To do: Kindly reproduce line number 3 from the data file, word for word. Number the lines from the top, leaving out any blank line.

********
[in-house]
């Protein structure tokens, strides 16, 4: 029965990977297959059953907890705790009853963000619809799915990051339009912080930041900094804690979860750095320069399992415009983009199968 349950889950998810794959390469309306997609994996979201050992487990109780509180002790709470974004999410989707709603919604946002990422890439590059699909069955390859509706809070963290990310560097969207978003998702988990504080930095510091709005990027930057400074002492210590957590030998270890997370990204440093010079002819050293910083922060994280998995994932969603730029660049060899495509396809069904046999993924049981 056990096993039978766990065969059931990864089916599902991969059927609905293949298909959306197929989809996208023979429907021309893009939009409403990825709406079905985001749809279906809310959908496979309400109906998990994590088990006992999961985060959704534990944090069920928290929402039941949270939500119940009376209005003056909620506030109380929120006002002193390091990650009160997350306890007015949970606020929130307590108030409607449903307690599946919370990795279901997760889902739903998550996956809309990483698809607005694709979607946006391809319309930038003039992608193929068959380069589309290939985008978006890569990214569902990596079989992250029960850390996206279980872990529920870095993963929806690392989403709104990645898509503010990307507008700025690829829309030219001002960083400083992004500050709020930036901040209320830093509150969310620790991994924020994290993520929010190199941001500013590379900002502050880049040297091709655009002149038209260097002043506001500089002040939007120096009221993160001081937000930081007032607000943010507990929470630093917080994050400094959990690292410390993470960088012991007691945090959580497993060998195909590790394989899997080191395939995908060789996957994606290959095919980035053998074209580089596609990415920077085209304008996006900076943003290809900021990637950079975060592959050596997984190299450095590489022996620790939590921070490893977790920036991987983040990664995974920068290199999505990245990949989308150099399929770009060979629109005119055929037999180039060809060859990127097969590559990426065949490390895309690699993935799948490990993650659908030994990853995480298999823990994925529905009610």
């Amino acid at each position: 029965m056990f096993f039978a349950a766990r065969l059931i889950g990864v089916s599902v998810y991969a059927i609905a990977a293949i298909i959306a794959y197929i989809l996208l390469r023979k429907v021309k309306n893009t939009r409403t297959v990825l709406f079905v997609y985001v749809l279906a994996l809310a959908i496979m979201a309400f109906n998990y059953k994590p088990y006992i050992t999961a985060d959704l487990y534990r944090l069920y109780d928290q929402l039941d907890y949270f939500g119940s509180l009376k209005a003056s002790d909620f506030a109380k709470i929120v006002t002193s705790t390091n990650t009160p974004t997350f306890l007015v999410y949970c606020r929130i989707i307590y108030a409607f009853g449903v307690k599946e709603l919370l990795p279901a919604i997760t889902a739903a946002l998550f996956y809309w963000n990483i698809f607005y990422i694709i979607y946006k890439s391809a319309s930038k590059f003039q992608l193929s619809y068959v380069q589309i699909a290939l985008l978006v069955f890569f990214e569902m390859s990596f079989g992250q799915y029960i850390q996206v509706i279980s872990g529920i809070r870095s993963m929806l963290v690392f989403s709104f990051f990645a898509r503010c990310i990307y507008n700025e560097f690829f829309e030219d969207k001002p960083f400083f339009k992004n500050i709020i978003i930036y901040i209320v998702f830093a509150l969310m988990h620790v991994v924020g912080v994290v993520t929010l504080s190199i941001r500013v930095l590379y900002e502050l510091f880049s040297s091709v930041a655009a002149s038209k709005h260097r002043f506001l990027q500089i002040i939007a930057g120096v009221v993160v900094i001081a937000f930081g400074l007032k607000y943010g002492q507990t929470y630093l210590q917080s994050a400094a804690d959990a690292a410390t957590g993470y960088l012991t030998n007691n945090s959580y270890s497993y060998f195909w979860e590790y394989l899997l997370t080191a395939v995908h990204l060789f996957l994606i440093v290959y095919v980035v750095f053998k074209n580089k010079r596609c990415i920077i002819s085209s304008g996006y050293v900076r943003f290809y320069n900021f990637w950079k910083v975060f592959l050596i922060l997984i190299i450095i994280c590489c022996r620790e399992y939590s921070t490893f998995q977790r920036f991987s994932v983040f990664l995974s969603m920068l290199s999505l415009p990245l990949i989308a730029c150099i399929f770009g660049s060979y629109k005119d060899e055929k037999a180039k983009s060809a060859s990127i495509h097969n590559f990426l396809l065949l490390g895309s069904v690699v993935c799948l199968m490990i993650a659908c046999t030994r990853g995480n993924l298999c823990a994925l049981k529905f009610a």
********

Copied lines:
């Amino acid at each position: 029965m056990f096993f039978a349950a766990r065969l059931i889950g990864v089916s599902v998810y991969a059927i609905a990977a293949i298909i959306a794959y197929i989809l996208l390469r023979k429907v021309k309306n893009t939009r409403t297959v990825l709406f079905v997609y985001v749809l279906a994996l809310a959908i496979m979201a309400f109906n998990y059953k994590p088990y006992i050992t999961a985060d959704l487990y534990r944090l069920y109780d928290q929402l039941d907890y949270f939500g119940s509180l009376k209005a003056s002790d909620f506030a109380k709470i929120v006002t002193s705790t390091n990650t009160p974004t997350f306890l007015v999410y949970c606020r929130i989707i307590y108030a409607f009853g449903v307690k599946e709603l919370l990795p279901a919604i997760t889902a739903a946002l998550f996956y809309w963000n990483i698809f607005y990422i694709i979607y946006k890439s391809a319309s930038k590059f003039q992608l193929s619809y068959v380069q589309i699909a290939l985008l978006v069955f890569f990214e569902m390859s990596f079989g992250q799915y029960i850390q996206v509706i279980s872990g529920i809070r870095s993963m929806l963290v690392f989403s709104f990051f990645a898509r503010c990310i990307y507008n700025e560097f690829f829309e030219d969207k001002p960083f400083f339009k992004n500050i709020i978003i930036y901040i209320v998702f830093a509150l969310m988990h620790v991994v924020g912080v994290v993520t929010l504080s190199i941001r500013v930095l590379y900002e502050l510091f880049s040297s091709v930041a655009a002149s038209k709005h260097r002043f506001l990027q500089i002040i939007a930057g120096v009221v993160v900094i001081a937000f930081g400074l007032k607000y943010g002492q507990t929470y630093l210590q917080s994050a400094a804690d959990a690292a410390t957590g993470y960088l012991t030998n007691n945090s959580y270890s497993y060998f195909w979860e590790y394989l899997l997370t080191a395939v995908h990204l060789f996957l994606i440093v290959y095919v980035v750095f053998k074209n580089k010079r596609c990415i920077i002819s085209s304008g996006y050293v900076r943003f290809y320069n900021f990637w950079k910083v975060f592959l050596i922060l997984i190299i450095i994280c590489c022996r620790e399992y939590s921070t490893f998995q977790r920036f991987s994932v983040f990664l995974s969603m920068l290199s999505l415009p990245l990949i989308a730029c150099i399929f770009g660049s060979y629109k005119d060899e055929k037999a180039k983009s060809a060859s990127i495509h097969n590559f990426l396809l065949l490390g895309s069904v690699v993935c799948l199968m490990i993650a659908c046999t030994r990853g995480n993924l298999c823990a994925l049981k529905f009610a």